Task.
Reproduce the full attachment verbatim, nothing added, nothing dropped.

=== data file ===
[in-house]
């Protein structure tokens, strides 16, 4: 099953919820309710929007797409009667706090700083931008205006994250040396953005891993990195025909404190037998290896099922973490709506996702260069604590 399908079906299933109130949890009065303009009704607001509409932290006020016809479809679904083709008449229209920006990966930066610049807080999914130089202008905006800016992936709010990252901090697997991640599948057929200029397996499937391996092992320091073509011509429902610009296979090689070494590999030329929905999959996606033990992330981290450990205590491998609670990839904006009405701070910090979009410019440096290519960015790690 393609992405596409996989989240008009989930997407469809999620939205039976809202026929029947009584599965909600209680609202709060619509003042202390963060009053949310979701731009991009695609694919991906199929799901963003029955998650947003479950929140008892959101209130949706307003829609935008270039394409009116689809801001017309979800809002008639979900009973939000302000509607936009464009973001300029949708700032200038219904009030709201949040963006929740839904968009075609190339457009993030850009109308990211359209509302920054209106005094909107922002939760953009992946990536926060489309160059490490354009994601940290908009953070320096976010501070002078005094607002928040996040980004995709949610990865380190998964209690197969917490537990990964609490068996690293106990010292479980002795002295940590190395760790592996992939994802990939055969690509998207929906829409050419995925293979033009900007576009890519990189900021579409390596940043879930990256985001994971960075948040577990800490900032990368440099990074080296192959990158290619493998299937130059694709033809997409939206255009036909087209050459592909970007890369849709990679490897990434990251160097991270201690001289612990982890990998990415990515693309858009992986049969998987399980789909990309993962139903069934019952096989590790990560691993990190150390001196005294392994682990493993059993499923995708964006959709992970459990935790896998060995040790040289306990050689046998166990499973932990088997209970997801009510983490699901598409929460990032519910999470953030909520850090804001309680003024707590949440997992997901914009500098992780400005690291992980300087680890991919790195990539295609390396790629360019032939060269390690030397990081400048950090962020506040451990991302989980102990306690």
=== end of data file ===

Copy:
[in-house]
């Protein structure tokens, strides 16, 4: 099953919820309710929007797409009667706090700083931008205006994250040396953005891993990195025909404190037998290896099922973490709506996702260069604590 399908079906299933109130949890009065303009009704607001509409932290006020016809479809679904083709008449229209920006990966930066610049807080999914130089202008905006800016992936709010990252901090697997991640599948057929200029397996499937391996092992320091073509011509429902610009296979090689070494590999030329929905999959996606033990992330981290450990205590491998609670990839904006009405701070910090979009410019440096290519960015790690 393609992405596409996989989240008009989930997407469809999620939205039976809202026929029947009584599965909600209680609202709060619509003042202390963060009053949310979701731009991009695609694919991906199929799901963003029955998650947003479950929140008892959101209130949706307003829609935008270039394409009116689809801001017309979800809002008639979900009973939000302000509607936009464009973001300029949708700032200038219904009030709201949040963006929740839904968009075609190339457009993030850009109308990211359209509302920054209106005094909107922002939760953009992946990536926060489309160059490490354009994601940290908009953070320096976010501070002078005094607002928040996040980004995709949610990865380190998964209690197969917490537990990964609490068996690293106990010292479980002795002295940590190395760790592996992939994802990939055969690509998207929906829409050419995925293979033009900007576009890519990189900021579409390596940043879930990256985001994971960075948040577990800490900032990368440099990074080296192959990158290619493998299937130059694709033809997409939206255009036909087209050459592909970007890369849709990679490897990434990251160097991270201690001289612990982890990998990415990515693309858009992986049969998987399980789909990309993962139903069934019952096989590790990560691993990190150390001196005294392994682990493993059993499923995708964006959709992970459990935790896998060995040790040289306990050689046998166990499973932990088997209970997801009510983490699901598409929460990032519910999470953030909520850090804001309680003024707590949440997992997901914009500098992780400005690291992980300087680890991919790195990539295609390396790629360019032939060269390690030397990081400048950090962020506040451990991302989980102990306690």